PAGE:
to solve your nuisance wildlife
Bradenton, FL with humane critter
removal 24 hrs a day* and 7 days
a week !
here for a free service call!
It wasn't long ago that Bradenton
was covered in sea oats and pine
of our wild friends either get
pushed out or become 'urbanized'.
property is an ideal habitat.
Trash cans and pet food are easy
meals and swimming pools are convenient
toilets and bathing spots.
harmless as their intentions may
be, some wildlife
can be extremely destructive
to your property.
Trapper Guy will come out and
the live animal
from your property and if possible,
I will fix the damage caused and
make preventative measures so
they won't return.
proper wildlife control
we can co-exist with our wild
hour services are for emergencies
only. Live animal in a living
area where safety of the occupants
is in question is considered an
Bradenton Wildlife News
Bats everywhere; Bradenton man's apartment is crawling with the nocturnal creatures
COPYRIGHT 2002 Sarasota Herald-Tribune
Byline: TIMOTHY O'HARA firstname.lastname@example.org
BRADENTON -- Shortly after dark, Grant Griffin comes home to his one-bedroom apartment, tired after a long day as a counselor at Hope Family Services. He wants to unwind, but he knows that unwanted guests will probably be there to greet him when he walks in his door.
As if that were not bad enough, he knows they'll be up all night making noise and fouling his place with the stink they've picked up from hanging out by the trash chute all day.
There's not much he can do. County health officials say they can stay until August and the landlord can't evict them.
A colony of bats has taken over Griffin's Belmont Park apartment. Since June 9, he has found them in his shower, in his sink, in his bed sheets.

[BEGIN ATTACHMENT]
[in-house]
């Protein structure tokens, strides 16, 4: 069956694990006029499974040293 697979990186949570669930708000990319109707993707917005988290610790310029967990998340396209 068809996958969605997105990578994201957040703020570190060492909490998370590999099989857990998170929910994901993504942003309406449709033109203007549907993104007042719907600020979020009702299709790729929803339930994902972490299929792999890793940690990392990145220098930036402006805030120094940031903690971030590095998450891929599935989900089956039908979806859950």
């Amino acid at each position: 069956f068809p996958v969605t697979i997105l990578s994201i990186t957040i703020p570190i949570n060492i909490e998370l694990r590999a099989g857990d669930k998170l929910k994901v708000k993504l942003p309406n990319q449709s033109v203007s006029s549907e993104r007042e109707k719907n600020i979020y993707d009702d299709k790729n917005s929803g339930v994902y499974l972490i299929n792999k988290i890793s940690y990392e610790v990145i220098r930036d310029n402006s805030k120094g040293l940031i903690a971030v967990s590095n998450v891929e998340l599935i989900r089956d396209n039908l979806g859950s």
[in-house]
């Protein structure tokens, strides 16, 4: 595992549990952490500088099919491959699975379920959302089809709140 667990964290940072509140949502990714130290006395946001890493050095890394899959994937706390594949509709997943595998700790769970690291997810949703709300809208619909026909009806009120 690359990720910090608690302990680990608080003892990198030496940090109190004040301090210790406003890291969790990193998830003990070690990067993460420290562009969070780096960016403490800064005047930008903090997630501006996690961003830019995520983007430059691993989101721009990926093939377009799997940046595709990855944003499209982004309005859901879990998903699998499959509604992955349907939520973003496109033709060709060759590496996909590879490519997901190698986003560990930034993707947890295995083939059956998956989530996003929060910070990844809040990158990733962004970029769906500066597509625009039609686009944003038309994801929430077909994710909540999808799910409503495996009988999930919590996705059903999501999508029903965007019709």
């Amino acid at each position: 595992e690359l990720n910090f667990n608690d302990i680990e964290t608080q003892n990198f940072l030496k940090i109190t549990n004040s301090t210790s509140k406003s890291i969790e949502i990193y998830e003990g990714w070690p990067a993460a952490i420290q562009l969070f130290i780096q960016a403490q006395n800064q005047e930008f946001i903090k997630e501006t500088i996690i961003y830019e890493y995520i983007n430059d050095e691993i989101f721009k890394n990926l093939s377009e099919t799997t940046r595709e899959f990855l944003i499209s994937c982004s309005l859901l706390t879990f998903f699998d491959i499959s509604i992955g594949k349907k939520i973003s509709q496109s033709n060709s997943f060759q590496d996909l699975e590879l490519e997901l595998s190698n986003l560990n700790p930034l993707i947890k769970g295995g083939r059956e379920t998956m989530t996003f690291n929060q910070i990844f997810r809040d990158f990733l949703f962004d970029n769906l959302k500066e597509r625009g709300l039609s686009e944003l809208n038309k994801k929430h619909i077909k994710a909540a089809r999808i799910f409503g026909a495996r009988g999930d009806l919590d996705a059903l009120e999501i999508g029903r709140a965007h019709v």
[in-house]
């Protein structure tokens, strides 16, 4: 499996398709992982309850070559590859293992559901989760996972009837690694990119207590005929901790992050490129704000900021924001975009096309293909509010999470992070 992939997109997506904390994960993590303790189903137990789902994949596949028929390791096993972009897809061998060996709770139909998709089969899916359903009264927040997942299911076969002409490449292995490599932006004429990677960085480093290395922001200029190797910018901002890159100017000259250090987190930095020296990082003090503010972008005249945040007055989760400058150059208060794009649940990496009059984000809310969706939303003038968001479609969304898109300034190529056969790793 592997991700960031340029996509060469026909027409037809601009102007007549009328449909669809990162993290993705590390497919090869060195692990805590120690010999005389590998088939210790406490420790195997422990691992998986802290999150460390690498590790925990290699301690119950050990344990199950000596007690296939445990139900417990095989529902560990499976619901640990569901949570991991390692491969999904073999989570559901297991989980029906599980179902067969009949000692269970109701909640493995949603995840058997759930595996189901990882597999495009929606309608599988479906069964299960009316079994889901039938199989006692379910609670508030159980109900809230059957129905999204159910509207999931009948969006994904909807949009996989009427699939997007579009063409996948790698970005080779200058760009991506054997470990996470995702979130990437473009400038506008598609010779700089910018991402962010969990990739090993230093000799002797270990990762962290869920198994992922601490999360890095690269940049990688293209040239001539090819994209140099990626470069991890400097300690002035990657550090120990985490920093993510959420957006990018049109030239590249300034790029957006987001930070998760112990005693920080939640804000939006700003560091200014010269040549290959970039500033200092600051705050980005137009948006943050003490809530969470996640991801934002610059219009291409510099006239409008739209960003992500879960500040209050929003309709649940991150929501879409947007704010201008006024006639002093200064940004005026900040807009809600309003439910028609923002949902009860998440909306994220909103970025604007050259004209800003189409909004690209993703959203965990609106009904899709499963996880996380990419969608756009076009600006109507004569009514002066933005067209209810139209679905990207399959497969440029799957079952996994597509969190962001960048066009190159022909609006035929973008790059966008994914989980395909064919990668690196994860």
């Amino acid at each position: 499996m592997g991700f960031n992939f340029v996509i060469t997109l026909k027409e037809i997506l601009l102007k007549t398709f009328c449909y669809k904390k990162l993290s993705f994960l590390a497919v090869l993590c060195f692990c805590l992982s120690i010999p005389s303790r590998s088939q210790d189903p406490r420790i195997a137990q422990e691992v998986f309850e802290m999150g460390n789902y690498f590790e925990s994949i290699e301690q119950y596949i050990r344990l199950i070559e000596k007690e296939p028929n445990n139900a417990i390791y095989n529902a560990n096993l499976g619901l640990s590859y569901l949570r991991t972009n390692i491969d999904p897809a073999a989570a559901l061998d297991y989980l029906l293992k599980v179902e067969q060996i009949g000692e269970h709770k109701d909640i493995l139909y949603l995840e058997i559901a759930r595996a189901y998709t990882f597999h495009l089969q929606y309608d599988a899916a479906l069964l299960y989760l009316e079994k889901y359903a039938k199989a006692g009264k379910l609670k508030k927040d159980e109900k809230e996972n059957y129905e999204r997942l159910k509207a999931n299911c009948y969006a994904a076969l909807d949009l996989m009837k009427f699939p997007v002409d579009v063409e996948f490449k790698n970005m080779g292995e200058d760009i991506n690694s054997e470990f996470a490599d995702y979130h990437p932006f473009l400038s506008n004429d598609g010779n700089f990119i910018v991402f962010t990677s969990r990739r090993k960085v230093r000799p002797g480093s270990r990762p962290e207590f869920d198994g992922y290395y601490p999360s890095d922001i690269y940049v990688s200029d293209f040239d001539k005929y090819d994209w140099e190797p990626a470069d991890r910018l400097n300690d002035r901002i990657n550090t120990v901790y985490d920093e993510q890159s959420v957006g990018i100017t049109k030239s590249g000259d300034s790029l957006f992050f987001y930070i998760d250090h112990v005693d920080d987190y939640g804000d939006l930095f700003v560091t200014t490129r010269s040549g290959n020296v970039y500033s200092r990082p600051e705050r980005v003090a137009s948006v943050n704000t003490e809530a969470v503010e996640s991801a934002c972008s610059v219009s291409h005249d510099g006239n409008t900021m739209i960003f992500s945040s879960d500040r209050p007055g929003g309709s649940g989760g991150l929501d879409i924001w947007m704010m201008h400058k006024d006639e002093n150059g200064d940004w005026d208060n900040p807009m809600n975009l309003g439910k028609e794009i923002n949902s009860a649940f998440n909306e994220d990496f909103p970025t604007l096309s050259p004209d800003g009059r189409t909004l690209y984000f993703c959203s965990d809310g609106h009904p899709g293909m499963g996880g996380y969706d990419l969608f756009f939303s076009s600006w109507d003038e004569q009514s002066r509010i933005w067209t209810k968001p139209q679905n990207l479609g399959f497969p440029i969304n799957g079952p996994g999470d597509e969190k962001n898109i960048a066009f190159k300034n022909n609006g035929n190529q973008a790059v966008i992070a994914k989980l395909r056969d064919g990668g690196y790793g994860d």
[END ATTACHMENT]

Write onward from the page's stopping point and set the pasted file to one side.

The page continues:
"I'm freaked out. I'm about as freaked out as I can get," said Griffin, 49. "I feel like there are...
Nearly 13-foot python caught in Bradenton
Bradenton (Bay News 9) -- For the past few weeks, a nearly 13-foot python has called the woods off State Road 64 in Bradenton its home.
That's alarming those who live and work nearby.
"I'm glad it wasn't out in the greenhouse and some unsuspecting customer ran into it," said Ann Miller, in customer service with MRT Farm and Garden.
Miller spotted the snake late Monday afternoon. The python was found in a Culvert coiled up and ready to strike.
Justin Matthews, from Matthews Wildlife Rescue, captured the snake.
"The snake was very strikey while he was in the tunnel," Matthews said. "By the time I ran him out I was able to grab him by the head very quickly and get a hold of him."
Matthews said he's been receiving calls from concerned residents who spotted it the past few weeks. He said he wasn't able to catch it until it slithered across the road and stopped to rest.
Matthews said the female snake, which is native to Asia, is about three-and-a-half-years-old and was someone's pet. He said it either got away from its owner or they just let it go.
"They can introduce disease to the wild, not too mention what a 20-foot-long-plus python could do to a young child or a grown man," Matthews said.
Exactly why Matthews said the snakes do not make good pets. Pythons are not venomous, but Matthews said they bite and constrict and are capable of swallowing anything from small children to cats and dogs.
"If it were to bite you and start constricting, if you were alone you would have a very hard time getting it off of you," Matthews said.
Matthews plans on placing the python with nearly a dozen other rescued animals he owns. All are used to educate the community about why it's not a good idea to own such exotic animals.
The longest reticulated python ever reported was 33 feet. Besides being dangerous, owning pythons is illegal in Florida unless you have a permit, which costs $100 a year.